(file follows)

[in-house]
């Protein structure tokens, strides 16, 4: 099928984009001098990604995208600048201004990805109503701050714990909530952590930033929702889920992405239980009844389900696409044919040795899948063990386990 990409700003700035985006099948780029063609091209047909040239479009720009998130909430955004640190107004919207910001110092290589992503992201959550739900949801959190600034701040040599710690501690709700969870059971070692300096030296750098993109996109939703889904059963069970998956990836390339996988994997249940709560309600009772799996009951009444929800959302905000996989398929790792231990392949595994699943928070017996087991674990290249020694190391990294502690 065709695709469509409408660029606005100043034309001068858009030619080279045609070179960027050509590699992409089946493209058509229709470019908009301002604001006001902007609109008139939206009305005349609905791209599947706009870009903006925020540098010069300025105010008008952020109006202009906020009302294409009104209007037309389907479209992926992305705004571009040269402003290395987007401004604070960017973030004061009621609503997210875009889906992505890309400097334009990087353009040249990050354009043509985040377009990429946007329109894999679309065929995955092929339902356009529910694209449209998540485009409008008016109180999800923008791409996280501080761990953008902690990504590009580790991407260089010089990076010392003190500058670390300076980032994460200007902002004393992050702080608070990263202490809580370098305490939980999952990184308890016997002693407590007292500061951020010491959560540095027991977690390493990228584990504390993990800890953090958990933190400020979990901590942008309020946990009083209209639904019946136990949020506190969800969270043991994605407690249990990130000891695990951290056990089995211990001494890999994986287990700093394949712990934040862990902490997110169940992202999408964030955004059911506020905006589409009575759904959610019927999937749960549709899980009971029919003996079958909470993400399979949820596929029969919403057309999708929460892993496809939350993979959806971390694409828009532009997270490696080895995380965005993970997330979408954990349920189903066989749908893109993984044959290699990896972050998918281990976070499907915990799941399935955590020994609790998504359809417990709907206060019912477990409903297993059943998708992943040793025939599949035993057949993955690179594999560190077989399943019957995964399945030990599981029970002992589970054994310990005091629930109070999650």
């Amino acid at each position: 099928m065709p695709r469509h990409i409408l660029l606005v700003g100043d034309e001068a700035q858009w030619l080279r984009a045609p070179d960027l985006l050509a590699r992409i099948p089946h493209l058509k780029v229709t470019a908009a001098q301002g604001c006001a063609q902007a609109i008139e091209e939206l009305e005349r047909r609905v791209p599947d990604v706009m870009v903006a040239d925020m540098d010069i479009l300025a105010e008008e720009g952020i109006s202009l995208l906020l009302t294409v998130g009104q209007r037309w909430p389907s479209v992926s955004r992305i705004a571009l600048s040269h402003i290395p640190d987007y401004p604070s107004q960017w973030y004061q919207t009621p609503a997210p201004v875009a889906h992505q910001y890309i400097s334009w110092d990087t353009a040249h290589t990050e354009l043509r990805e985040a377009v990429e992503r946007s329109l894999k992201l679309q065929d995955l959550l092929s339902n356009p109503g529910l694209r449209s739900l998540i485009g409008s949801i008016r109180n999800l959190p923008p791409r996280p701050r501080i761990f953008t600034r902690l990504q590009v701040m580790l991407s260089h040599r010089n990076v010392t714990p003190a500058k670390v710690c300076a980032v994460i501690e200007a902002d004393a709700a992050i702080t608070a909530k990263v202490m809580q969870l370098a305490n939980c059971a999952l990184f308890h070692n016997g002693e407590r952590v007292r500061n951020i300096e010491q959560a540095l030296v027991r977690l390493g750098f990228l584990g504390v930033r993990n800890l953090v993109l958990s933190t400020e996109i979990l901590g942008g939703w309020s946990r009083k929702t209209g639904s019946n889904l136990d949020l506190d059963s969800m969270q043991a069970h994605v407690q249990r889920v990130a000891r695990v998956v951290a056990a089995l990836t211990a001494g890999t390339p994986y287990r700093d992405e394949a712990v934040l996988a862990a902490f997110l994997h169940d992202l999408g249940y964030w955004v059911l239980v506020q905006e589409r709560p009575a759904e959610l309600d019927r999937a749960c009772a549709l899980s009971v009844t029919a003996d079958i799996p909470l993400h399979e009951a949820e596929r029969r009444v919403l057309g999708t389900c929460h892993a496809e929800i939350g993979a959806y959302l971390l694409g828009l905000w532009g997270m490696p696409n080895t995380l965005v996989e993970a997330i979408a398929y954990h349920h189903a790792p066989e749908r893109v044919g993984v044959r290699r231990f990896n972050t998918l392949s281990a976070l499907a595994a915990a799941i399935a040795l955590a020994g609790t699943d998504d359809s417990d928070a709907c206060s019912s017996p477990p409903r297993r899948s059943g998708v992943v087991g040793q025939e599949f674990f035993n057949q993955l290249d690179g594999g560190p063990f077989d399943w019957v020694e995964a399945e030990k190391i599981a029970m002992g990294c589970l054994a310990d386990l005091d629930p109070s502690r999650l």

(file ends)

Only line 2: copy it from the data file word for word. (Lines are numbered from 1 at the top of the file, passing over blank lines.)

């Protein structure tokens, strides 16, 4: 099928984009001098990604995208600048201004990805109503701050714990909530952590930033929702889920992405239980009844389900696409044919040795899948063990386990 990409700003700035985006099948780029063609091209047909040239479009720009998130909430955004640190107004919207910001110092290589992503992201959550739900949801959190600034701040040599710690501690709700969870059971070692300096030296750098993109996109939703889904059963069970998956990836390339996988994997249940709560309600009772799996009951009444929800959302905000996989398929790792231990392949595994699943928070017996087991674990290249020694190391990294502690 065709695709469509409408660029606005100043034309001068858009030619080279045609070179960027050509590699992409089946493209058509229709470019908009301002604001006001902007609109008139939206009305005349609905791209599947706009870009903006925020540098010069300025105010008008952020109006202009906020009302294409009104209007037309389907479209992926992305705004571009040269402003290395987007401004604070960017973030004061009621609503997210875009889906992505890309400097334009990087353009040249990050354009043509985040377009990429946007329109894999679309065929995955092929339902356009529910694209449209998540485009409008008016109180999800923008791409996280501080761990953008902690990504590009580790991407260089010089990076010392003190500058670390300076980032994460200007902002004393992050702080608070990263202490809580370098305490939980999952990184308890016997002693407590007292500061951020010491959560540095027991977690390493990228584990504390993990800890953090958990933190400020979990901590942008309020946990009083209209639904019946136990949020506190969800969270043991994605407690249990990130000891695990951290056990089995211990001494890999994986287990700093394949712990934040862990902490997110169940992202999408964030955004059911506020905006589409009575759904959610019927999937749960549709899980009971029919003996079958909470993400399979949820596929029969919403057309999708929460892993496809939350993979959806971390694409828009532009997270490696080895995380965005993970997330979408954990349920189903066989749908893109993984044959290699990896972050998918281990976070499907915990799941399935955590020994609790998504359809417990709907206060019912477990409903297993059943998708992943040793025939599949035993057949993955690179594999560190077989399943019957995964399945030990599981029970002992589970054994310990005091629930109070999650």